Paula Stephan


On her book How Economics Shapes Science

Cover Interview of April 17, 2012

A close-up

Everyone knows that research costs money, of course.  But I think for many of us it is surprising just how much research costs—and just how expensive “small scale” science can be.

For example, mice, the ubiquitous research animal, cost a substantial amount to buy and keep.  An off-the-shelf mouse costs between $17 and $60; mutant strains begin at around $40 and can go up to $500.  But more than 67% of mice supplied by the Jackson Laboratory (the largest supplier of mice in the United States), are only available from cryopreserved material.  The cost to recover any strain from cryopreservation is $1,900.  For this, investigators receive at least two breeding pairs of animals in order to establish their own breeding colony.  Custom made mice, designed with a predisposition to a specific disease or problem, such as diabetes, Alzheimer’s disease, or obesity, can cost in the neighborhood of $3,500.  The daily cost of keeping a mouse (“mouse per diem”) is around $.18.  The mouse per diem may sound cheap—until one realizes that, given the number of animals, the annual budget for mouse upkeep for some researchers can be well in excess of $200,000.  Universities have even recruited faculty by providing them cage rates that were lower than those charged at their previous institutions.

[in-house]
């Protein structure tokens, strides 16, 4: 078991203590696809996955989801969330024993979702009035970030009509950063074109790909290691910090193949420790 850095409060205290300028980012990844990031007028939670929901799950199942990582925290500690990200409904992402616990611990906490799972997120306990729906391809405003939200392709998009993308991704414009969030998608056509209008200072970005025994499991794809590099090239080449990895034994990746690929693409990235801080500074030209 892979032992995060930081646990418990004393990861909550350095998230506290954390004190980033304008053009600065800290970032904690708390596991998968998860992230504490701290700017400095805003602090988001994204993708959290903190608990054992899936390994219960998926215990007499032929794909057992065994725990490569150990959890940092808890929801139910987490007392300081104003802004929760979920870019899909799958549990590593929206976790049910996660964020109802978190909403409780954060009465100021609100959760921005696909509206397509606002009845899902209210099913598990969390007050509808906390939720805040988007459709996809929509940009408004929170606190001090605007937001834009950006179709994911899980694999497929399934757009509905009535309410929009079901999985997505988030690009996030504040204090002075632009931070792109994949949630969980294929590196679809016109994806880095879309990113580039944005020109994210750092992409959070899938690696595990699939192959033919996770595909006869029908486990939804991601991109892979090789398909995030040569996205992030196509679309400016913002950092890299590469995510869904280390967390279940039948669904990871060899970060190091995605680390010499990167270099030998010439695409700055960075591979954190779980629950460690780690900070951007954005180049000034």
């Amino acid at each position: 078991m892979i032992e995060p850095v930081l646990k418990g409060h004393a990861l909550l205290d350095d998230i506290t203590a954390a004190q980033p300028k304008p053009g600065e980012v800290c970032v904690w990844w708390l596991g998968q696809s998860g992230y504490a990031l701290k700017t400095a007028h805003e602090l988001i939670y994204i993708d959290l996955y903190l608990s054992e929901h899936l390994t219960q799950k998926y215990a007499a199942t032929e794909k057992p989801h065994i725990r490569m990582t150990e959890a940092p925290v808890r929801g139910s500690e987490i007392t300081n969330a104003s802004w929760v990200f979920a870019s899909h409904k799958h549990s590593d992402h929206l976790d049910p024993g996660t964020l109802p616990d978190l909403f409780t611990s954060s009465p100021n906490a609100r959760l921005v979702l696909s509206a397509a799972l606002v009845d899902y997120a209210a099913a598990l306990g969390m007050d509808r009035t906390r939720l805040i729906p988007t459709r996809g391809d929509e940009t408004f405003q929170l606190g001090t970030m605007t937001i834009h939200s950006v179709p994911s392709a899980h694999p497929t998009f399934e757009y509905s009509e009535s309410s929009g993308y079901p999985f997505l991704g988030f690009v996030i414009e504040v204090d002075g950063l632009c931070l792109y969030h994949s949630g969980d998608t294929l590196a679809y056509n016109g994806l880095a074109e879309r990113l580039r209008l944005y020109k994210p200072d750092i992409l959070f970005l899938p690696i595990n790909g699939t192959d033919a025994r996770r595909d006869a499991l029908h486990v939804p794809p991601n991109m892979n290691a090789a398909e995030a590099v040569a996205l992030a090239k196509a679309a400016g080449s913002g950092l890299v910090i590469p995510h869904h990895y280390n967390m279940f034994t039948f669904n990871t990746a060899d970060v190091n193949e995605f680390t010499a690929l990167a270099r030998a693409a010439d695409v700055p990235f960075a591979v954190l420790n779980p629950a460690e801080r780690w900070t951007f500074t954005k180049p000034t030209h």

If a browsing reader were to approach the book in a bookstore, the chapter that is the most fun to read—at least for us non-scientists—is the role of equipment and materials in research (chapter 5).  There are lots of surprises here for the non-scientist.  Mouse per diems are but one example.  The fights over who will have access to a telescope and who won’t and the willingness (or unwillingness, as the case may be) of scientists to share materials and data provide other interesting examples.